THE SUBLIMINATOR, RECOMPAS Come get subliminated when Atlanta's resident space-rock insurgent the Subliminator celebrates the CD release party for his second full-length, Rake. Expect a night of discomforting noise, drones and confrontational stream-of-conscious ramblings about the apocalyptic state of America's cultural malaise. Travis Thatcher, who spends most of his time performing as one-half of Judi Chicago, makes an appearance with his other band, Recompas. $8. 9 p.m. East Atlanta Icehouse. 404-577-2073. -- CR

WHAT MADE MILWAUKEE FAMOUS While generally cautioned about bands listing Radiohead first among the influences on their MySpace page, you have less worry about gloomy, sophomoric electro-addled guitar buzz with Austin's WMMF. Not that they're above a bit of dyspeptic atmospheric shimmer, but it's fused to a punchy indie-pop sensibility that frequently leavens the majestic, meandering melancholia. It's supporting its second album, What Doesn't Kill Us, a generally crisp, alluring effort. $5-$7. 9 p.m. 40 Watt Club. 706-549-7871. -- Chris Parker


AGENT ORANGE, THE FORTY FIVES Agent Orange founder Mike Palm hasn't released a new album in a dozen years, and their quarter-century four-album output would barely fill Ryan Adams' year, but then they rock more convincingly than Adams. The original California surf-punks, Agent Orange helped create the hyperactive skate-core sound. While little more than a nostalgia act compositionally, they still bring the heat live. Speaking of songwriting absences, locals the Forty Fives crawl from beneath their rock into the streetlight with a promise of new songs and potentially a new album, four years after High Life High Volume. $24-$43. 1 p.m. Starlight Six Drive-In. 404-627-5786. -- CP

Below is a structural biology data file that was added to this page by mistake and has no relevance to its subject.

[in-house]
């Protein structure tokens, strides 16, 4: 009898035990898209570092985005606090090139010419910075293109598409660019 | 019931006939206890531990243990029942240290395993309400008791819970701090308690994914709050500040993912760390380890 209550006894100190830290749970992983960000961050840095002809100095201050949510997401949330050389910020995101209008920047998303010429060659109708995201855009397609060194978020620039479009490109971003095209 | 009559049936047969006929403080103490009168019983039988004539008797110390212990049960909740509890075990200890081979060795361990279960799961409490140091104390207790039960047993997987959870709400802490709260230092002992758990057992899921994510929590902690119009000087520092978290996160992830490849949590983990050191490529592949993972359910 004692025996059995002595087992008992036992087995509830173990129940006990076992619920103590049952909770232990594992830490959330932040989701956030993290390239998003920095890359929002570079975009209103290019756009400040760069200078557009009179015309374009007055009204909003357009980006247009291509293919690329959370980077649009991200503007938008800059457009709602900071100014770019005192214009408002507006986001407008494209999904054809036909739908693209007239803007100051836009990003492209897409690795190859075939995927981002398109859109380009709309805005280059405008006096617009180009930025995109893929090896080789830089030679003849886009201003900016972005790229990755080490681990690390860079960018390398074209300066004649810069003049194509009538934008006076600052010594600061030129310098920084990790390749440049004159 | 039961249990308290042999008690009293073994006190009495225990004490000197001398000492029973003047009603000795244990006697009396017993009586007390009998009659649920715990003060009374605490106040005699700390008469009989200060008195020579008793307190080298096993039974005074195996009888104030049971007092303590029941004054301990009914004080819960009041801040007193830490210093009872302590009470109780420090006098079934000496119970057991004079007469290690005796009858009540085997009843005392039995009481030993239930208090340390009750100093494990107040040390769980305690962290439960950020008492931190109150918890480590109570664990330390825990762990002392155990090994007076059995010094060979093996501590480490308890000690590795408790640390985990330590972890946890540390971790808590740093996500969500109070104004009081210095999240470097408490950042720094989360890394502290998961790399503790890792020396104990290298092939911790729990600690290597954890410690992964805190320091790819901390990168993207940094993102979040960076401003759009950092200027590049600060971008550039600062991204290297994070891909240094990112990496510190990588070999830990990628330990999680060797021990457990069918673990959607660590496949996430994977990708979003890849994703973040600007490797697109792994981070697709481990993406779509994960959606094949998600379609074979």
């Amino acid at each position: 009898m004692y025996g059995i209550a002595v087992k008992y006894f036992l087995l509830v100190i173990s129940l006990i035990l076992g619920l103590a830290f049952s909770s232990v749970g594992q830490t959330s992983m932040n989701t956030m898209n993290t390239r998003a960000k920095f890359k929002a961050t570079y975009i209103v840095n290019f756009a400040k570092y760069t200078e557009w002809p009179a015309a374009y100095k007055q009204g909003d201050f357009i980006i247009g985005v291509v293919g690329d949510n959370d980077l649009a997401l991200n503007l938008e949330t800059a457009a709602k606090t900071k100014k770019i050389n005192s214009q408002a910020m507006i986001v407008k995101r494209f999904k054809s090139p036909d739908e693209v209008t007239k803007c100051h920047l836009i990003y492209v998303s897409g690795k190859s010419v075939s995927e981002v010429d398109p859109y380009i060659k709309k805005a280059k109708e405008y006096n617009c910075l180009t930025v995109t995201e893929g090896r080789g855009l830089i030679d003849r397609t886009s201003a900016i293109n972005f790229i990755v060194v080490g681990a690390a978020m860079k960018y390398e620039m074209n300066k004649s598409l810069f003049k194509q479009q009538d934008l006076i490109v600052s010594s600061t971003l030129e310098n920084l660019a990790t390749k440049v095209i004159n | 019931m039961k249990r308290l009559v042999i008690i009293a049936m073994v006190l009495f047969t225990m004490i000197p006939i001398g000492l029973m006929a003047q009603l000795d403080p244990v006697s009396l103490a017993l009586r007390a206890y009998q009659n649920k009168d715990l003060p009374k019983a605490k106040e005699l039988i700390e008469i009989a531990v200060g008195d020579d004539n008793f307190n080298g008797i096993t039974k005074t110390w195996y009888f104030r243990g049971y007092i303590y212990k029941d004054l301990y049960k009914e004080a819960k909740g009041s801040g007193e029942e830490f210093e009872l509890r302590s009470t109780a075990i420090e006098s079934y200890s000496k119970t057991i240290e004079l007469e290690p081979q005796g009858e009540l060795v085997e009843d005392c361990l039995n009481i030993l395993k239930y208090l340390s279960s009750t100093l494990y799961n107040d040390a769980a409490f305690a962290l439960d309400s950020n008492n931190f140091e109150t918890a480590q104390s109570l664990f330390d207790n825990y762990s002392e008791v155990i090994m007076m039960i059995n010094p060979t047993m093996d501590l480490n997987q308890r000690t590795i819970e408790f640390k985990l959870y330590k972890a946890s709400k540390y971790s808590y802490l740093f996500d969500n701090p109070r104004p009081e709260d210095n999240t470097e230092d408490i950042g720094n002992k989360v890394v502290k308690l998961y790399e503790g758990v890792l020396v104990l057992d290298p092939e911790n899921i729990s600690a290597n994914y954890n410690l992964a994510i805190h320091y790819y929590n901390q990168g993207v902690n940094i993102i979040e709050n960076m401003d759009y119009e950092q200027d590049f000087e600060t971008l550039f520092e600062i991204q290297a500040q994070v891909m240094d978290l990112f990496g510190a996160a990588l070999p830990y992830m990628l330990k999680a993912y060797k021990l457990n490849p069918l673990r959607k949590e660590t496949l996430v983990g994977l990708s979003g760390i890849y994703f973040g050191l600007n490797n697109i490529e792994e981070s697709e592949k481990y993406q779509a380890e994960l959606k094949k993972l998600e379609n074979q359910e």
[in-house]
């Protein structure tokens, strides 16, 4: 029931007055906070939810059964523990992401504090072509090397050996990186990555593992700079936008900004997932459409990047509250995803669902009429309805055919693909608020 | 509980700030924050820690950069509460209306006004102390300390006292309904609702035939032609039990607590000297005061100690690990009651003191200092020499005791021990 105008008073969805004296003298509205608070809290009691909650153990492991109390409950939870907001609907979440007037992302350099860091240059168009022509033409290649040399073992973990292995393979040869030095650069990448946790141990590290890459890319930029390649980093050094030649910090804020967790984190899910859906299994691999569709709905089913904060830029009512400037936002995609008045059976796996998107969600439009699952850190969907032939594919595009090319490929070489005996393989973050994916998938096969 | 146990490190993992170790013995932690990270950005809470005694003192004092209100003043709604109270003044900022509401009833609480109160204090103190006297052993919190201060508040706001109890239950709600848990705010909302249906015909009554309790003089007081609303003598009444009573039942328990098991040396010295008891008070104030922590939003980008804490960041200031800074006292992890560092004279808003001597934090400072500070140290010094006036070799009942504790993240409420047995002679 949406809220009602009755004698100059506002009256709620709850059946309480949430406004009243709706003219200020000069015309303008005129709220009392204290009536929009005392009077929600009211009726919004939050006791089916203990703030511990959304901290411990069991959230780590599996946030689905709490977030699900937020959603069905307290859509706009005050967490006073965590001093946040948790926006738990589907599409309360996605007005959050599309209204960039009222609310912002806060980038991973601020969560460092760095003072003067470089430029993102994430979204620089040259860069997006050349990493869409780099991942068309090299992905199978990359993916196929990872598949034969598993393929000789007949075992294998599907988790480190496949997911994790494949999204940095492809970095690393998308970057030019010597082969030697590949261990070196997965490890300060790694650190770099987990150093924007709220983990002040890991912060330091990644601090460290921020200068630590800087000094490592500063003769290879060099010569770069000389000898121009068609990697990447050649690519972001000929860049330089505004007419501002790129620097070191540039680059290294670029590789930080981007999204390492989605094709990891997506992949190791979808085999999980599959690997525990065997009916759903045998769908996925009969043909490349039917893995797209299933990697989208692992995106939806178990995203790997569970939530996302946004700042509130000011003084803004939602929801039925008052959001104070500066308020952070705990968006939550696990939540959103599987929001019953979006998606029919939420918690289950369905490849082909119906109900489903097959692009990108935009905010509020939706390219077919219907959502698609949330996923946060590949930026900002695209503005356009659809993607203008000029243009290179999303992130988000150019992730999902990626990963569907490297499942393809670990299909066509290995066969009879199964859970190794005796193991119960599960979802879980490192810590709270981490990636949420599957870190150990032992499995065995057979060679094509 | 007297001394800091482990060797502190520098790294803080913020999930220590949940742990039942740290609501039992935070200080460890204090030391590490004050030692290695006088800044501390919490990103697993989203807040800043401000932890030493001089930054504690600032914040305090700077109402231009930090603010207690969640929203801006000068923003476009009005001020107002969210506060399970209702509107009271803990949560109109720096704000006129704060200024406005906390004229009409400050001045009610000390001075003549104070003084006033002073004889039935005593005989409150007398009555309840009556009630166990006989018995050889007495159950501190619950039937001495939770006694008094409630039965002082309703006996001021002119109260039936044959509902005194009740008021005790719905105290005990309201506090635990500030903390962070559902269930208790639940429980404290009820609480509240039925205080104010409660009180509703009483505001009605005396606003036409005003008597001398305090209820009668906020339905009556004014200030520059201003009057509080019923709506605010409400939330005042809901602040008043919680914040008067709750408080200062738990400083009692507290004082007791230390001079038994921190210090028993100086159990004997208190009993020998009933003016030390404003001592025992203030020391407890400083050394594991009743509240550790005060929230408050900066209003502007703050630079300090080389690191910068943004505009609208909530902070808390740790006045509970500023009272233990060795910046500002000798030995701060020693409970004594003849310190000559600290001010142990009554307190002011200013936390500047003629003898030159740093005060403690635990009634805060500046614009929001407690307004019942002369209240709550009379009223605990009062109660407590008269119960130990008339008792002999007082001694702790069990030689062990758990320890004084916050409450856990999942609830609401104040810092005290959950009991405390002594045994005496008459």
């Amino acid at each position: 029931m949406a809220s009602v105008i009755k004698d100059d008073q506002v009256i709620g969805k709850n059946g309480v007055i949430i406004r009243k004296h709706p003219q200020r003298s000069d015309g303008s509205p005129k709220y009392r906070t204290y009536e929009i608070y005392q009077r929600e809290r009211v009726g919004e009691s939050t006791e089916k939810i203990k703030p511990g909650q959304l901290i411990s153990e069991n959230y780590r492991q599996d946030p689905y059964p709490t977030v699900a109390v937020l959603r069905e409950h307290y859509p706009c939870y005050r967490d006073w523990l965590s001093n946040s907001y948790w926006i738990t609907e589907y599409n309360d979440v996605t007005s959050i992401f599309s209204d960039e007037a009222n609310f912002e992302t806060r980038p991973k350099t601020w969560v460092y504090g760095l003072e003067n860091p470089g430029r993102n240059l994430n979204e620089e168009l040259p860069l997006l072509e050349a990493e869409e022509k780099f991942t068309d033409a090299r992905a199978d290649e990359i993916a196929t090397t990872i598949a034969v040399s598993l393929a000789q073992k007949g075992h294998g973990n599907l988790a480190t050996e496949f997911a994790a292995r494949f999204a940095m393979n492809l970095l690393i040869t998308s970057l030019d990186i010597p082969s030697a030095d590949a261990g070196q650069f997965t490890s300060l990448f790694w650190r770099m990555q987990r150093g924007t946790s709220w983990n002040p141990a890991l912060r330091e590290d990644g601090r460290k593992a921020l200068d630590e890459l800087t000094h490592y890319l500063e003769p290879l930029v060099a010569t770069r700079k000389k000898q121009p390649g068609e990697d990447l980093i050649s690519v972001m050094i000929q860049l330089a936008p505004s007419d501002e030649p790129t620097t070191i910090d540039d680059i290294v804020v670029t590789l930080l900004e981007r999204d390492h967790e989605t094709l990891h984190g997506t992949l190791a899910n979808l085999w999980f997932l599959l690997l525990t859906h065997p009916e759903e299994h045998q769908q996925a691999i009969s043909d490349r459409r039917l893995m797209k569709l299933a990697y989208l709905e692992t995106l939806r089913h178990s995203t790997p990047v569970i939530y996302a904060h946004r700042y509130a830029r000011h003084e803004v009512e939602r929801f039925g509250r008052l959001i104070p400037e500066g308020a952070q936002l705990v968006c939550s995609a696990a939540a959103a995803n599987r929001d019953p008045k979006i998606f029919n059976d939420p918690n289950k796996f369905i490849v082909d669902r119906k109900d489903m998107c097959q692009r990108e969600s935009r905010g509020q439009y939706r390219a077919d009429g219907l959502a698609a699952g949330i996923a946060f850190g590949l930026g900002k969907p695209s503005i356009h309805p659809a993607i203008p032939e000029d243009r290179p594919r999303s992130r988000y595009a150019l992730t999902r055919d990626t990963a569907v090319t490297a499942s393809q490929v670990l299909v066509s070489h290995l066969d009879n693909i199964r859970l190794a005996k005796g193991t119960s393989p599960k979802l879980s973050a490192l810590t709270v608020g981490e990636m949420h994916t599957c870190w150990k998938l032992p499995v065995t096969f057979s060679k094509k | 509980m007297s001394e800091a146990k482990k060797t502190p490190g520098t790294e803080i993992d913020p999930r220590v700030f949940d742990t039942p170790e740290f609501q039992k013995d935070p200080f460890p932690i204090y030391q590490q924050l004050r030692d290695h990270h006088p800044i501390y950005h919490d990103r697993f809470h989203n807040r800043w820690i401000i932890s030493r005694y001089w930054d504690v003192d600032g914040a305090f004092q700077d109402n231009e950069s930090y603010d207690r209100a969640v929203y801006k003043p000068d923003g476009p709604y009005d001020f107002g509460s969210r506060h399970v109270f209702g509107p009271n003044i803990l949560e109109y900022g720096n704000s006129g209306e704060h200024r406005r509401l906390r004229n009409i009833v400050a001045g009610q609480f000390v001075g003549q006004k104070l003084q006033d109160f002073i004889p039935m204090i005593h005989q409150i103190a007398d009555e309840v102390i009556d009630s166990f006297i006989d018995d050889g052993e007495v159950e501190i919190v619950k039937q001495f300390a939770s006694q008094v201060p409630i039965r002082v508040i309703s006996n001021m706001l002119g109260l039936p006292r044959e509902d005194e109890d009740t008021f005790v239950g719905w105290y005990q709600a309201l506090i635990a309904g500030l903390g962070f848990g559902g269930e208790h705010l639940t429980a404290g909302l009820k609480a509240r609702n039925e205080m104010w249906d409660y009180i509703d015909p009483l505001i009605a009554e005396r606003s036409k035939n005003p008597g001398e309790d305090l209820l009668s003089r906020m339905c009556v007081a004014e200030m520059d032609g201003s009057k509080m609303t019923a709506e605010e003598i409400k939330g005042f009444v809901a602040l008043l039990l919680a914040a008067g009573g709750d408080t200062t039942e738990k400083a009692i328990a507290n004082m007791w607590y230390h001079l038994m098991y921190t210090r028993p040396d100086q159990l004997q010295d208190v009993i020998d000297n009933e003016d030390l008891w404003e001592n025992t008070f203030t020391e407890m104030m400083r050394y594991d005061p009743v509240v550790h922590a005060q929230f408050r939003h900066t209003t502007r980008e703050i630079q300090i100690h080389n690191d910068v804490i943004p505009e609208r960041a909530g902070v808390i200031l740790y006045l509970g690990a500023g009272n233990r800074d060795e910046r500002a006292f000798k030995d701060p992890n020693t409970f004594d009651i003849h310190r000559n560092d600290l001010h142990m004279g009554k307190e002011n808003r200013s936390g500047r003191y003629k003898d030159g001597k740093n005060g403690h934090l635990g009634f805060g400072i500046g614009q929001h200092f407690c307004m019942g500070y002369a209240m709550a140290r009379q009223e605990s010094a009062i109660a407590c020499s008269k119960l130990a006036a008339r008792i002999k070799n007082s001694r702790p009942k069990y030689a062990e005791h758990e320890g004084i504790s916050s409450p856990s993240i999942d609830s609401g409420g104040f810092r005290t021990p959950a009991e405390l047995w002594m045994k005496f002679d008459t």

DECATUR BOOK FESTIVAL In keeping with the Book Fest theme of presenting multitalented authors, former Refreshments (theme from "King Of The Hill") frontman and fiction writer Buddy Edwards performs, along with another writer/musician, Nashville's Doug Hoekstra. Also on the bill is noted folkie Bill Morrissey, whose deep songs are like mininovels. $15-$75. 8 p.m. Eddie's Attic. 404-377-4976. -- JK


DECATUR BOOK FESTIVAL Continuing tonight and featuring the ladies, songstress Marshall Chapman brings her pals Matraca Berg and musical authors Jill McKorkle and Lee Smith for what looks to be a special performance. Balancing the estrogen is opener Tommy Womack, who is no stranger to fans of literary song crafting. $20-$100. 8 p.m. Eddie's Attic. 404-377-4976. -- JK